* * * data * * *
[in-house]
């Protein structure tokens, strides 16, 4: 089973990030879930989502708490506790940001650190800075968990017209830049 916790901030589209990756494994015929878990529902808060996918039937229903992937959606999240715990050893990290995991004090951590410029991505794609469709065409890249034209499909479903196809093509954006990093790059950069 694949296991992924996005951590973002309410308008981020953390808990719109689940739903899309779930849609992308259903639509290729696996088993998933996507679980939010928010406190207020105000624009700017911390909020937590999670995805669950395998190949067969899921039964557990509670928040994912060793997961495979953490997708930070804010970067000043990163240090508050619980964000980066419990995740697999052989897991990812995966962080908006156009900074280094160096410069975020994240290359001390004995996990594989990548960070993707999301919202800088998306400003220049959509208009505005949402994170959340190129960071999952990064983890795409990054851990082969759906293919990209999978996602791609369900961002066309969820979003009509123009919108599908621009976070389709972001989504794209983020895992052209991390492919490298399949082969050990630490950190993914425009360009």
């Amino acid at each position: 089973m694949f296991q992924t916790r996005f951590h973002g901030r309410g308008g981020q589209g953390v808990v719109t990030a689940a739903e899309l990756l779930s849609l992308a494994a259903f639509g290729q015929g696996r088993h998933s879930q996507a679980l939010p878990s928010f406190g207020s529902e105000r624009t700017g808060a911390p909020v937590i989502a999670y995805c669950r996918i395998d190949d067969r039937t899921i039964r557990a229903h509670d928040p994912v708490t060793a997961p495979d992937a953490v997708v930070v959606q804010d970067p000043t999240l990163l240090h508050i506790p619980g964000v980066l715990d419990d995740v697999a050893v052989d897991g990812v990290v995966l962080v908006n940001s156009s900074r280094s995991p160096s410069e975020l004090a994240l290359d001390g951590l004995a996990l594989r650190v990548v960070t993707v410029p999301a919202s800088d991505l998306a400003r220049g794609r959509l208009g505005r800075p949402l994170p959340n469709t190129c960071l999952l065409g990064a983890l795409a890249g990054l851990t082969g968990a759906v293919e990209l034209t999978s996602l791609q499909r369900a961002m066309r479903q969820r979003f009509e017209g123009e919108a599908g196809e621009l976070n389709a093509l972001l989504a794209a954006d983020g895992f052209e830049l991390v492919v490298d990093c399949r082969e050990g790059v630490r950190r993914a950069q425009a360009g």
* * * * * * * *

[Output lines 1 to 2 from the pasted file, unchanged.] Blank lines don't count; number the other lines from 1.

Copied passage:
[in-house]
């Protein structure tokens, strides 16, 4: 089973990030879930989502708490506790940001650190800075968990017209830049 916790901030589209990756494994015929878990529902808060996918039937229903992937959606999240715990050893990290995991004090951590410029991505794609469709065409890249034209499909479903196809093509954006990093790059950069 694949296991992924996005951590973002309410308008981020953390808990719109689940739903899309779930849609992308259903639509290729696996088993998933996507679980939010928010406190207020105000624009700017911390909020937590999670995805669950395998190949067969899921039964557990509670928040994912060793997961495979953490997708930070804010970067000043990163240090508050619980964000980066419990995740697999052989897991990812995966962080908006156009900074280094160096410069975020994240290359001390004995996990594989990548960070993707999301919202800088998306400003220049959509208009505005949402994170959340190129960071999952990064983890795409990054851990082969759906293919990209999978996602791609369900961002066309969820979003009509123009919108599908621009976070389709972001989504794209983020895992052209991390492919490298399949082969050990630490950190993914425009360009």